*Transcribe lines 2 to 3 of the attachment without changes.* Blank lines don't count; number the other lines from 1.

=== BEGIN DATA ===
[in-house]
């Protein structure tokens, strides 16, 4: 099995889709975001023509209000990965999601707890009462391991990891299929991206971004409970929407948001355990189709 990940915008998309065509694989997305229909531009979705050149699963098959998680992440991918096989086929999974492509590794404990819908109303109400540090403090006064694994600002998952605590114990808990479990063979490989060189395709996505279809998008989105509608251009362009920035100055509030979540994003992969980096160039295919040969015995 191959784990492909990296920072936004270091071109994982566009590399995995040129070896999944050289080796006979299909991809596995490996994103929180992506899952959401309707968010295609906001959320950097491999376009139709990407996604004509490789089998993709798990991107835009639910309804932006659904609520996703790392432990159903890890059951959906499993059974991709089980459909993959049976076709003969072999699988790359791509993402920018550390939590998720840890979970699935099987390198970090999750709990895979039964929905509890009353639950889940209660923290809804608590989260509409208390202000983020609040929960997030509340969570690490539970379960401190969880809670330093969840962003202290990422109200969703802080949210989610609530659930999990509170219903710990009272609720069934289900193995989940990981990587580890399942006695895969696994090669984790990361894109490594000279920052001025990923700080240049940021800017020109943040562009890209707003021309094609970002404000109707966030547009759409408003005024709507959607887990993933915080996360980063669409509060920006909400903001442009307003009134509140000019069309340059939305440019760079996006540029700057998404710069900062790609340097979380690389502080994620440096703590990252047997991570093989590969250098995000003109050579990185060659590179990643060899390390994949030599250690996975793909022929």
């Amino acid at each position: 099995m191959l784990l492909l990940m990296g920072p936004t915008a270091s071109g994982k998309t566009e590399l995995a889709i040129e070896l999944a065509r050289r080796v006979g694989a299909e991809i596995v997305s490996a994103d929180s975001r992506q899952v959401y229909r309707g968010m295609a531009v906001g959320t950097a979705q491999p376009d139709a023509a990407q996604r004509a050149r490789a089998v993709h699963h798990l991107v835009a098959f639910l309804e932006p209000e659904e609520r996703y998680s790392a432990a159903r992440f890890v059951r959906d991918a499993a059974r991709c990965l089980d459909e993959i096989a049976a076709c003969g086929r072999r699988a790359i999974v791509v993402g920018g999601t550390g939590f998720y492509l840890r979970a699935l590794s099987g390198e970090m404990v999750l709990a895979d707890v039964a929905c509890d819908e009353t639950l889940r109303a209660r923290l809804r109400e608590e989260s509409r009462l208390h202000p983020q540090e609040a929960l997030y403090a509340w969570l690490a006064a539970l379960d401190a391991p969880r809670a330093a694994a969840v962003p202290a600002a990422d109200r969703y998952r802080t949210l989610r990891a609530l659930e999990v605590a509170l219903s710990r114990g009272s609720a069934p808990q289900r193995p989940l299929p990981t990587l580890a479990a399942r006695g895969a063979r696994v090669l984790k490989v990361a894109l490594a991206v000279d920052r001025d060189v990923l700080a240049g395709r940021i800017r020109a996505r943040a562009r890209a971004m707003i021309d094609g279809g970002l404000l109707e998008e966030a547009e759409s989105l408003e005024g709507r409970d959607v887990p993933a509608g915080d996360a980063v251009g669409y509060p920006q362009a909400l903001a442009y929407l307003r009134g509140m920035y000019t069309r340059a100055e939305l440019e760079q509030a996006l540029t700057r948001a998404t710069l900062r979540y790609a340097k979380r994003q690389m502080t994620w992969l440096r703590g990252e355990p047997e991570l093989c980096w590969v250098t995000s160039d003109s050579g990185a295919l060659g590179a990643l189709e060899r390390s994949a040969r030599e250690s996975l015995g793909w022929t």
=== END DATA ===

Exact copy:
């Protein structure tokens, strides 16, 4: 099995889709975001023509209000990965999601707890009462391991990891299929991206971004409970929407948001355990189709 990940915008998309065509694989997305229909531009979705050149699963098959998680992440991918096989086929999974492509590794404990819908109303109400540090403090006064694994600002998952605590114990808990479990063979490989060189395709996505279809998008989105509608251009362009920035100055509030979540994003992969980096160039295919040969015995 191959784990492909990296920072936004270091071109994982566009590399995995040129070896999944050289080796006979299909991809596995490996994103929180992506899952959401309707968010295609906001959320950097491999376009139709990407996604004509490789089998993709798990991107835009639910309804932006659904609520996703790392432990159903890890059951959906499993059974991709089980459909993959049976076709003969072999699988790359791509993402920018550390939590998720840890979970699935099987390198970090999750709990895979039964929905509890009353639950889940209660923290809804608590989260509409208390202000983020609040929960997030509340969570690490539970379960401190969880809670330093969840962003202290990422109200969703802080949210989610609530659930999990509170219903710990009272609720069934289900193995989940990981990587580890399942006695895969696994090669984790990361894109490594000279920052001025990923700080240049940021800017020109943040562009890209707003021309094609970002404000109707966030547009759409408003005024709507959607887990993933915080996360980063669409509060920006909400903001442009307003009134509140000019069309340059939305440019760079996006540029700057998404710069900062790609340097979380690389502080994620440096703590990252047997991570093989590969250098995000003109050579990185060659590179990643060899390390994949030599250690996975793909022929």
């Amino acid at each position: 099995m191959l784990l492909l990940m990296g920072p936004t915008a270091s071109g994982k998309t566009e590399l995995a889709i040129e070896l999944a065509r050289r080796v006979g694989a299909e991809i596995v997305s490996a994103d929180s975001r992506q899952v959401y229909r309707g968010m295609a531009v906001g959320t950097a979705q491999p376009d139709a023509a990407q996604r004509a050149r490789a089998v993709h699963h798990l991107v835009a098959f639910l309804e932006p209000e659904e609520r996703y998680s790392a432990a159903r992440f890890v059951r959906d991918a499993a059974r991709c990965l089980d459909e993959i096989a049976a076709c003969g086929r072999r699988a790359i999974v791509v993402g920018g999601t550390g939590f998720y492509l840890r979970a699935l590794s099987g390198e970090m404990v999750l709990a895979d707890v039964a929905c509890d819908e009353t639950l889940r109303a209660r923290l809804r109400e608590e989260s509409r009462l208390h202000p983020q540090e609040a929960l997030y403090a509340w969570l690490a006064a539970l379960d401190a391991p969880r809670a330093a694994a969840v962003p202290a600002a990422d109200r969703y998952r802080t949210l989610r990891a609530l659930e999990v605590a509170l219903s710990r114990g009272s609720a069934p808990q289900r193995p989940l299929p990981t990587l580890a479990a399942r006695g895969a063979r696994v090669l984790k490989v990361a894109l490594a991206v000279d920052r001025d060189v990923l700080a240049g395709r940021i800017r020109a996505r943040a562009r890209a971004m707003i021309d094609g279809g970002l404000l109707e998008e966030a547009e759409s989105l408003e005024g709507r409970d959607v887990p993933a509608g915080d996360a980063v251009g669409y509060p920006q362009a909400l903001a442009y929407l307003r009134g509140m920035y000019t069309r340059a100055e939305l440019e760079q509030a996006l540029t700057r948001a998404t710069l900062r979540y790609a340097k979380r994003q690389m502080t994620w992969l440096r703590g990252e355990p047997e991570l093989c980096w590969v250098t995000s160039d003109s050579g990185a295919l060659g590179a990643l189709e060899r390390s994949a040969r030599e250690s996975l015995g793909w022929t």